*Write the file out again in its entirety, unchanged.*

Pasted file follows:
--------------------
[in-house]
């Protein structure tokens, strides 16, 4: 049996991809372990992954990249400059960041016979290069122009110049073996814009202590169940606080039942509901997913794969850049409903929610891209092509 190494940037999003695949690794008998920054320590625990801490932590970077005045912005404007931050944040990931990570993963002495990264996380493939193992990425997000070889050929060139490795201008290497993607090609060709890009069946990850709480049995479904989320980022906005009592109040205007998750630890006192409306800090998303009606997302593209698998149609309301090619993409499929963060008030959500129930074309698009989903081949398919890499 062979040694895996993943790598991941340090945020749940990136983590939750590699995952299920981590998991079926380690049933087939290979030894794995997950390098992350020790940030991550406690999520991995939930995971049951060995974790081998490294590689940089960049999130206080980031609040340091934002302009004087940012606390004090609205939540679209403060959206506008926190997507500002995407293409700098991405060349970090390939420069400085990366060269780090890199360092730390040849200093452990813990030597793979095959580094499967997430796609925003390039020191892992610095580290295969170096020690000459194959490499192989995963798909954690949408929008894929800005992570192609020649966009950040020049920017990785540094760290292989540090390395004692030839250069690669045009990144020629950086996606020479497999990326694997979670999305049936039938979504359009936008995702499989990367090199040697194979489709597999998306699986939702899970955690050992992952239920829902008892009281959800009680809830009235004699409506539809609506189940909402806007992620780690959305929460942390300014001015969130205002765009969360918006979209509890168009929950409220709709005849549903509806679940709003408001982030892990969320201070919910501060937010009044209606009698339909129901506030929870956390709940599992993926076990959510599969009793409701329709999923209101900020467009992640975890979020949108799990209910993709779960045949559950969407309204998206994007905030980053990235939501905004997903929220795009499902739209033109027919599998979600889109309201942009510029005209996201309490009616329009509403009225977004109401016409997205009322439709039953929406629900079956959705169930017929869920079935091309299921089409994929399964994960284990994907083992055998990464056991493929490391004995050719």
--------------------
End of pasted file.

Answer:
[in-house]
């Protein structure tokens, strides 16, 4: 049996991809372990992954990249400059960041016979290069122009110049073996814009202590169940606080039942509901997913794969850049409903929610891209092509 190494940037999003695949690794008998920054320590625990801490932590970077005045912005404007931050944040990931990570993963002495990264996380493939193992990425997000070889050929060139490795201008290497993607090609060709890009069946990850709480049995479904989320980022906005009592109040205007998750630890006192409306800090998303009606997302593209698998149609309301090619993409499929963060008030959500129930074309698009989903081949398919890499 062979040694895996993943790598991941340090945020749940990136983590939750590699995952299920981590998991079926380690049933087939290979030894794995997950390098992350020790940030991550406690999520991995939930995971049951060995974790081998490294590689940089960049999130206080980031609040340091934002302009004087940012606390004090609205939540679209403060959206506008926190997507500002995407293409700098991405060349970090390939420069400085990366060269780090890199360092730390040849200093452990813990030597793979095959580094499967997430796609925003390039020191892992610095580290295969170096020690000459194959490499192989995963798909954690949408929008894929800005992570192609020649966009950040020049920017990785540094760290292989540090390395004692030839250069690669045009990144020629950086996606020479497999990326694997979670999305049936039938979504359009936008995702499989990367090199040697194979489709597999998306699986939702899970955690050992992952239920829902008892009281959800009680809830009235004699409506539809609506189940909402806007992620780690959305929460942390300014001015969130205002765009969360918006979209509890168009929950409220709709005849549903509806679940709003408001982030892990969320201070919910501060937010009044209606009698339909129901506030929870956390709940599992993926076990959510599969009793409701329709999923209101900020467009992640975890979020949108799990209910993709779960045949559950969407309204998206994007905030980053990235939501905004997903929220795009499902739209033109027919599998979600889109309201942009510029005209996201309490009616329009509403009225977004109401016409997205009322439709039953929406629900079956959705169930017929869920079935091309299921089409994929399964994960284990994907083992055998990464056991493929490391004995050719």